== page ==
The boy had become a man, and the man felt inadequate as an adult. Gavin suddenly realized that he played a game for a living, albeit a very good paying one. There was a whole world out there that he knew nothing about. There had to be more.

Gavin looked down at his hand. It was holding his number three jersey. He wasn't Gavin O'Connell. He was number 3. He dropped the jersey in the middle of the locker room floor and walked out.

Gavin walked to the parking lot where the traffic was worse than rush hour any where in the world. He had no car. Suddenly, he saw it. In a line of traffic attempting to exit the lot, he saw a taxi. He ran up to it and tapped the driver's window.

"Is there any chance that you would take me to the nearest car rental place?" Gavin asked the driver.

The driver gaped at him. He knew who the football player was. He looked up at him for a couple of moments.

"Aren't you supposed to be inside?" the driver asked.

"That's for winners," Gavin replied. "Come on, man. Will you take me?"

"Why not? Get in."

Gavin flopped in the back seat and laid his head on the back of the seat. He rolled his head to one side and stared out the window. He realized that he'd never left a professional football game as an average spectator. His family was in football, their friends were in football, and almost everyone that he'd ever known that he'd said more than hello and good-bye to were somehow involved in football. The crowd exiting the parking lot was as alien to him as being on another planet.

Gavin leaned up and saw the driver's ID. "So, Hugo, how long does it take to get out of this parking lot after the Super Bowl?"

Hugo was Cuban. "Damned if I know, Mr. O'Connell. This is going to be my first full year in America. It's definitely my first trip to a Super Bowl."

"An immigrant, how exciting," Gavin said. He rarely had conversations with foreigners, much less immigrants. "It must really be a thrill to just up and move to another country."

"Yeah, it's a fabulous experience. I don't know what was more fun, getting lost in a tropical storm, or getting a second degree sunburn while trying to guide a rubber raft full of Cubans to Florida."

"Sorry, I had no idea. How awful."

"You had no idea? How do you think most Cubans get to Miami?"

"I never really gave it much thought. I haven't given anything much thought except football."

"Well, personally, I'm glad you never gave it much thought. I love to watch you play. You keep right on focusing on football."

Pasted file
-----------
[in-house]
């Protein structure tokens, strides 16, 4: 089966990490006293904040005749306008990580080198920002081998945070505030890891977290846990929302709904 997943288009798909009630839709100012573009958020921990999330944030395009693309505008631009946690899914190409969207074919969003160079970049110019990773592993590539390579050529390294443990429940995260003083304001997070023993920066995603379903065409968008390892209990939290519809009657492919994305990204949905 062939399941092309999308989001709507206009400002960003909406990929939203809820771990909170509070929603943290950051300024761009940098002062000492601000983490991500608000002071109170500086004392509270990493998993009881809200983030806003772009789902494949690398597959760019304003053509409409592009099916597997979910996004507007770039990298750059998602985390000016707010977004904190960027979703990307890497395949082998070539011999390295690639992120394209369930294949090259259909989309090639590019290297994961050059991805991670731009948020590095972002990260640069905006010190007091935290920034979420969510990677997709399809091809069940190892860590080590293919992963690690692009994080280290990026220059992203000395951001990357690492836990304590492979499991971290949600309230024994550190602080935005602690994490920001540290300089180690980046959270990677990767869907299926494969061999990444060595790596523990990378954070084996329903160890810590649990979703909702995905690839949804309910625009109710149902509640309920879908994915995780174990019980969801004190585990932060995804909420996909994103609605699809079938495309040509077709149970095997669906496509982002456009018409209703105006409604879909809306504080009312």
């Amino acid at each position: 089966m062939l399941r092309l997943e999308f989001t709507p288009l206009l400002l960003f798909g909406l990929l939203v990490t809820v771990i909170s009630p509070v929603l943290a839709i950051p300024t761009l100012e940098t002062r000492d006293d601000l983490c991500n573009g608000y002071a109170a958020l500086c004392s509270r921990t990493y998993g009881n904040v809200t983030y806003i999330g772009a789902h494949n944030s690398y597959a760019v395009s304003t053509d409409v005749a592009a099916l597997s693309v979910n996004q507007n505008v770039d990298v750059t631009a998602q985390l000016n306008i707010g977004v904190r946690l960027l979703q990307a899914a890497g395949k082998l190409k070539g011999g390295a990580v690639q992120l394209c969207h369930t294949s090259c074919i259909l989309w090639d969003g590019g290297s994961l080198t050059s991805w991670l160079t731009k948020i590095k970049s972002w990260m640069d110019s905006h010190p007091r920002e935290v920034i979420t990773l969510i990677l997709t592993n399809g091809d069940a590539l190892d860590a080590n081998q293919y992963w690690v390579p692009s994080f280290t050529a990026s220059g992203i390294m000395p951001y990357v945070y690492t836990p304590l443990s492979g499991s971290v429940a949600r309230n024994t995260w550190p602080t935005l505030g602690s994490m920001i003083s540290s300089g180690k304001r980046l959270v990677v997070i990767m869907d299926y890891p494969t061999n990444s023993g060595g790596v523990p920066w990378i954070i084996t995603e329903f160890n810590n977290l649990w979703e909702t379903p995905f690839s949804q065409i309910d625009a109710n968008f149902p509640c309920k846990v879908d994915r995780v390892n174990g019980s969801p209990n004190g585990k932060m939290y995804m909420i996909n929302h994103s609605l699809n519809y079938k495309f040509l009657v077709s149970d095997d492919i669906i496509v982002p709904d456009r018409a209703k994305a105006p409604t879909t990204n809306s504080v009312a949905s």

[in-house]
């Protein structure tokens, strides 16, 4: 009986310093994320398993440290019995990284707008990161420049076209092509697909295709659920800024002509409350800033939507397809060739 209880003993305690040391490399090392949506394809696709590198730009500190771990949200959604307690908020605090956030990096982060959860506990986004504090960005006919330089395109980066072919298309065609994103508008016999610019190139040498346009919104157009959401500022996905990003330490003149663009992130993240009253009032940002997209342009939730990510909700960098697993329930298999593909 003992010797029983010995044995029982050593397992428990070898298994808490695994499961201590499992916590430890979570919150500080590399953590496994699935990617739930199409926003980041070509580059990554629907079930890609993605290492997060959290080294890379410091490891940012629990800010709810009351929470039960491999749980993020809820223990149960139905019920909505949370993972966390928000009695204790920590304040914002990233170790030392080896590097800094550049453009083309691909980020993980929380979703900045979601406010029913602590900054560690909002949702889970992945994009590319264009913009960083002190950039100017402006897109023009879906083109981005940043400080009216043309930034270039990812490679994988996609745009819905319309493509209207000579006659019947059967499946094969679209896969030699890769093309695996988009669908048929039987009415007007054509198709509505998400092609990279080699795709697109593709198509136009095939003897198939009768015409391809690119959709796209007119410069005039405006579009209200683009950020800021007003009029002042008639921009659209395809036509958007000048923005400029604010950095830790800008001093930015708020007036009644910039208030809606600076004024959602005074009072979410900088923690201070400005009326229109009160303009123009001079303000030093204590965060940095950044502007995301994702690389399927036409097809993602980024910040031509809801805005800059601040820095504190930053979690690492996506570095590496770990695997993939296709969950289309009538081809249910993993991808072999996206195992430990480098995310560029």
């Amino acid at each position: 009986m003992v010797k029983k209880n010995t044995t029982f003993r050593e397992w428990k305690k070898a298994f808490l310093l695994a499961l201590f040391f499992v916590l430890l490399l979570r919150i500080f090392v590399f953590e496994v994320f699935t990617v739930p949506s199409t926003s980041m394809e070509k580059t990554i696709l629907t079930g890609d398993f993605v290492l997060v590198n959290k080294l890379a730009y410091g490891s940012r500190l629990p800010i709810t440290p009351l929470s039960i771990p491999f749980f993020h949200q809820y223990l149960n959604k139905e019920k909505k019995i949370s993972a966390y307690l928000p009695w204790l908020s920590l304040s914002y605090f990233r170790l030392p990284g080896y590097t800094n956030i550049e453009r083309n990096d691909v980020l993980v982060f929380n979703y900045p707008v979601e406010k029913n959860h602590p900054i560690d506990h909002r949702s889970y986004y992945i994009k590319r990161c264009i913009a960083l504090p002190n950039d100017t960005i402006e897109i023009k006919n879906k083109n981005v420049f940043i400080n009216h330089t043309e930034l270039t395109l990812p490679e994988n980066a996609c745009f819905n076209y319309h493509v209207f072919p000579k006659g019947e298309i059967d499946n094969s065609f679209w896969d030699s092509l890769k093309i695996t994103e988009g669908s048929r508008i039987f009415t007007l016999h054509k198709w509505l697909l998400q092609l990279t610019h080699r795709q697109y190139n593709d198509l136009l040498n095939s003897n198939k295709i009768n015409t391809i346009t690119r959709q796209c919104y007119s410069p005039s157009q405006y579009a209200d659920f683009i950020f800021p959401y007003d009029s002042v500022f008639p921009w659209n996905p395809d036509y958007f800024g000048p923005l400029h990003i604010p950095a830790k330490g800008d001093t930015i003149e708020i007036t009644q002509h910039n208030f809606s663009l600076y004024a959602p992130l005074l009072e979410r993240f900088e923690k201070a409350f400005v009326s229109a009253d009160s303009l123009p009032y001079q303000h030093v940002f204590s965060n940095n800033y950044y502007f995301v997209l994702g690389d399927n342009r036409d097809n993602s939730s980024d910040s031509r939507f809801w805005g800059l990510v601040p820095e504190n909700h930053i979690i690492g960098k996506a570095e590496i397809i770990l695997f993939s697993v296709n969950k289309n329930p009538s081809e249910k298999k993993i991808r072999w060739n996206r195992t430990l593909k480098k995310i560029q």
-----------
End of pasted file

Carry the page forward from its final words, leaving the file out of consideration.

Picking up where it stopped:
"Thanks, but all my focus didn't do much good tonight."

"So what? I bet on the underdog anyway. My bookie's going to be pissed at me for what he has to pay me. Maybe this will run that rat bastard out of business." Hugo saw the depression in Gavin's eyes. "Hey, nobody's perfect."

"Especially not me."

"Hey, is this game really bugging you that much? I will never understand why Americans get so obsessed with football."

"What about the rest of the world and soccer?"

"Soccer is different."


"I don't know. It just is."

"It just is?"

"It just is. You know, it's like if God played one sport, it would be soccer."

"That's ridiculous. God would play football."

"I agree, but in the U.S. you call it soccer."

Gavin smiled. "That's pretty good. You got me there."

"Hey. It's the road," Hugo cheered. "We are free." He turned on his blinker and turned onto the street.

"Free," Gavin muttered as the car thudded into the street and sped away from the stadium.

Gavin watched the stadium as they drove away. He was ready to start the next chapter of his life. He didn't want to play football anymore.

The ceremony presenting the Lombardi Trophy to the Buffalo Bills went off as planned. Both teams went to talk to the press. Reporters asked questions. Players and coaches responded. Minutes ran into an hour.

Riley Peterson, a seasoned sports reporter for the Miami Herald suddenly noticed that one key person was missing. He looked around the entire room. Then he raised his arm to ask the Bears coach, Arnie Penske a question. Arnie pointed to him.

Riley smiled. "Coach, where's Gavin O'Connell?"

Arnie had been so busy handling his own disappointment and the million questions about it that he hadn't realized that anyone was missing.

Arnie stared at the reporter. The room fell silent.

"Well?" Riley said. "Where is he?"

"Umm…" Arnie began, looking blankly around the room. "I have no idea."